SENTENCING in a high profile case, when emotions are running high, is extremely difficult.

Yesterday, as the Sophie Moss case came to an end, the judge – Teesside’s most senior – clearly took his time before passing sentence and then the Crown Prosecution Service took the unusual step of releasing a statement explaining the way it had handled the case.

We understand that there was no evidence that could reasonably convict Sam Pybus of anything other than manslaughter; that there was no evidence he had set out to kill intentionally; that he had no history of violence.

This means that, when his guilty plea is considered, his sentence of four years and eight months is within the guidelines for cases such as this. It also means that, when his time in custody is taken off, he could serve three years or less.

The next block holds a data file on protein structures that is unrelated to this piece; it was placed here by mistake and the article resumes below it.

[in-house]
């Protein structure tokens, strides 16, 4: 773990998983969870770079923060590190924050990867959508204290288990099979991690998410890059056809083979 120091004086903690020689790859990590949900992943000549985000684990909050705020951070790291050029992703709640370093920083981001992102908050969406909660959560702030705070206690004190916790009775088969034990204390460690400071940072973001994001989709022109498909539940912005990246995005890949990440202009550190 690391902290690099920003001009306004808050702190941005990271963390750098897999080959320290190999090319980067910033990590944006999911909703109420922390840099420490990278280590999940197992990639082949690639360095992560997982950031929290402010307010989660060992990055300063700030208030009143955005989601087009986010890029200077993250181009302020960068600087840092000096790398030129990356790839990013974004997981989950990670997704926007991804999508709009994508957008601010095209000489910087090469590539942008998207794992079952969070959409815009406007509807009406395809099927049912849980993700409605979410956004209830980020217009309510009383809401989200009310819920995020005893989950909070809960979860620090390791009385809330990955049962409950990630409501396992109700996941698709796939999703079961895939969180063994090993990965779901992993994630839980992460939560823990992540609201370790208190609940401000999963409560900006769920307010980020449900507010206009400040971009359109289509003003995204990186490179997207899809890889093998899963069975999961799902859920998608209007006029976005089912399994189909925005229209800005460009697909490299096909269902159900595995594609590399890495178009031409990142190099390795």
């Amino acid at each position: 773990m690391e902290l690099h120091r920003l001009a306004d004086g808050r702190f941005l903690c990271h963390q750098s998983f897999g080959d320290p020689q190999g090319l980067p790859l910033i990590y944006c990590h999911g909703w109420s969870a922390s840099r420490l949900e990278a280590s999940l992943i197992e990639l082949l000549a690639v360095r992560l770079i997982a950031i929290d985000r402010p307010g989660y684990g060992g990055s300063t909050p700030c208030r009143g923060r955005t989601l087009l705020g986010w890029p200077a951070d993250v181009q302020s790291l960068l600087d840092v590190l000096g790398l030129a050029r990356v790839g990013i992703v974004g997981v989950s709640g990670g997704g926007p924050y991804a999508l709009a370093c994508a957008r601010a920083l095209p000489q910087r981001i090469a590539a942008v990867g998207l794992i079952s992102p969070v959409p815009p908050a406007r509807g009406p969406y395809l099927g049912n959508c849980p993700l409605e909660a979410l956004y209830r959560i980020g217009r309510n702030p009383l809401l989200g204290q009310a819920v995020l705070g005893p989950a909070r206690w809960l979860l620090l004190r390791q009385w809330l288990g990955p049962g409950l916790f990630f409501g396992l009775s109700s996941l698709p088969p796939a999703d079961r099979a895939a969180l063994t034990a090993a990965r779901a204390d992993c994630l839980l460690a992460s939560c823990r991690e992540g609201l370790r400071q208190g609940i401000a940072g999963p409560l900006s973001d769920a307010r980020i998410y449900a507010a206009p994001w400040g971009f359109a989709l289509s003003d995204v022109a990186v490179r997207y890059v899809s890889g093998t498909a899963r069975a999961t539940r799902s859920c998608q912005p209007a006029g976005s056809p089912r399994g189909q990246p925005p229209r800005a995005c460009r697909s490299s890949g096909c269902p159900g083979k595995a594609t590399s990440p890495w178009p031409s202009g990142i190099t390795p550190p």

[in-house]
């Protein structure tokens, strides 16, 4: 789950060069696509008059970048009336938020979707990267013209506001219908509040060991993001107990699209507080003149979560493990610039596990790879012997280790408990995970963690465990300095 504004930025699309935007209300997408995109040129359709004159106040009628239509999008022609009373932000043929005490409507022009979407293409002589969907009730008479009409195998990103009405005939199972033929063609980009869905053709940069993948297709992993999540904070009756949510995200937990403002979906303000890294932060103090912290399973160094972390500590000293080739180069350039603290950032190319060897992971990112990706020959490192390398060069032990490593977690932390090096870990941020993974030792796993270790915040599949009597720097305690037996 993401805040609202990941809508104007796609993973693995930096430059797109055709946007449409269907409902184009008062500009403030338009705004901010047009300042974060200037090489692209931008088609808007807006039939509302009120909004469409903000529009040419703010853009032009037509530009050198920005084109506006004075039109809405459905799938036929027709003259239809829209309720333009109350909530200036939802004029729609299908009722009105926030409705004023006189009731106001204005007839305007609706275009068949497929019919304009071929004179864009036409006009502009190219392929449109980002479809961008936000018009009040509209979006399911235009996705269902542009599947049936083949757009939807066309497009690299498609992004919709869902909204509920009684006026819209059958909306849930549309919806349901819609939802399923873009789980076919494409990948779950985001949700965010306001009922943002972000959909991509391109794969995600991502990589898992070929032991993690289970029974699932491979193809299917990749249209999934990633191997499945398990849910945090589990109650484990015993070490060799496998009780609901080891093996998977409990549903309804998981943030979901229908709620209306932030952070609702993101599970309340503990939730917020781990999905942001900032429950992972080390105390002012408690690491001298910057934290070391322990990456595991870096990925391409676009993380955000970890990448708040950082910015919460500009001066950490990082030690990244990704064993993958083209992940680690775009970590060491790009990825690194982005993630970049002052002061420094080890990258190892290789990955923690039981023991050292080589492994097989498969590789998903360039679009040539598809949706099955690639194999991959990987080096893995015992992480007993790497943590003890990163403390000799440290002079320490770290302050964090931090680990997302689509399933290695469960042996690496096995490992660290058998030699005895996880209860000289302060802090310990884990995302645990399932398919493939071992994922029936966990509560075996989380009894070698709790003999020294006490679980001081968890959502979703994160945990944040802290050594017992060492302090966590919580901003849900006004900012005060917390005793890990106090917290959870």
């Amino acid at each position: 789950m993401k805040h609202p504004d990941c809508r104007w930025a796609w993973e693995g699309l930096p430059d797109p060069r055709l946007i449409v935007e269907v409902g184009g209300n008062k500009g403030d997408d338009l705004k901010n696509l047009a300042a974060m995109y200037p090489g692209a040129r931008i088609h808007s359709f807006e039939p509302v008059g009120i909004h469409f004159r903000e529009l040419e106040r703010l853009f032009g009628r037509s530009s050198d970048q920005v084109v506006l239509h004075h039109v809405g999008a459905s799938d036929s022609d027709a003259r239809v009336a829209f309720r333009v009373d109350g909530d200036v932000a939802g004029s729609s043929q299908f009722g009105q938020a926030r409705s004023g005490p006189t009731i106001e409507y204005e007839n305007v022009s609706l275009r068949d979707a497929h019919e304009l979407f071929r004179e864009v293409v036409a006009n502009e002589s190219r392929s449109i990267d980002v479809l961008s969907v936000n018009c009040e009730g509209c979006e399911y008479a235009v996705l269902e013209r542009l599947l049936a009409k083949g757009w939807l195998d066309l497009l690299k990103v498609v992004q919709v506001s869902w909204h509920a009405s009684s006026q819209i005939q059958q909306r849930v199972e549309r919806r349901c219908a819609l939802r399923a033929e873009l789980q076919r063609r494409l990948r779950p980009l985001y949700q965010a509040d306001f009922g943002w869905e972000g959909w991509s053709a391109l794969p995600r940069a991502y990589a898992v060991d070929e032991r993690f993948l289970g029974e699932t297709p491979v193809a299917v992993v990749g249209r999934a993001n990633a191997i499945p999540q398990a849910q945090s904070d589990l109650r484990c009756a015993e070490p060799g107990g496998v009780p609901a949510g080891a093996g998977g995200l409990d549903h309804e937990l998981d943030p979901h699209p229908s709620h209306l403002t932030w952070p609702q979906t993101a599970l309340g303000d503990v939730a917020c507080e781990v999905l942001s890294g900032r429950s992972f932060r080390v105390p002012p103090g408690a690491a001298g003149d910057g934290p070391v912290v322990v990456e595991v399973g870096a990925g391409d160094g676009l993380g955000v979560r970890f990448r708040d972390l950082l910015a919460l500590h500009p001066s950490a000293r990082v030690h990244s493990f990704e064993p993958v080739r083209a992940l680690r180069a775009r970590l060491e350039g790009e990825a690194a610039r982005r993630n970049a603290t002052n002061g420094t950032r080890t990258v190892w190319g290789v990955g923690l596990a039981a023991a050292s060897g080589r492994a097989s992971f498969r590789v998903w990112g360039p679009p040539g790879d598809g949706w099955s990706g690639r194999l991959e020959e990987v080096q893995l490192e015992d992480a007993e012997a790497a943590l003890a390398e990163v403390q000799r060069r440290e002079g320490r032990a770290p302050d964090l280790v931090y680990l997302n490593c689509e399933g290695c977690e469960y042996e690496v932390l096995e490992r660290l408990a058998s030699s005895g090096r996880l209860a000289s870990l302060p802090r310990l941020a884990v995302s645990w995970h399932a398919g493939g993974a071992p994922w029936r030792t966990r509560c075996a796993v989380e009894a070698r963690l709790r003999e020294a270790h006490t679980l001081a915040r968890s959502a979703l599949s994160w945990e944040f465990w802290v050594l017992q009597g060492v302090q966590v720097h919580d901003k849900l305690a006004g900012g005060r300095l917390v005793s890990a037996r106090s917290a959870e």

That doesn’t feel right. Pybus consumed a reckless amount of alcohol and used such violence on a woman that he killed her. He then failed to get help to her at the first opportunity. Four years and eight months seems a lenient sentence for such an appalling crime.

No sentence can replace a life or compensate the victim’s young children for the loss of their mother. But a sentence does indicate that justice has been done and that there is a degree of fairness after a violent tragedy.

We hope that the sentence is appealed. The judge and the CPS may have acted properly, but they seem improperly constrained by guidelines that need to be reviewed by a higher authority.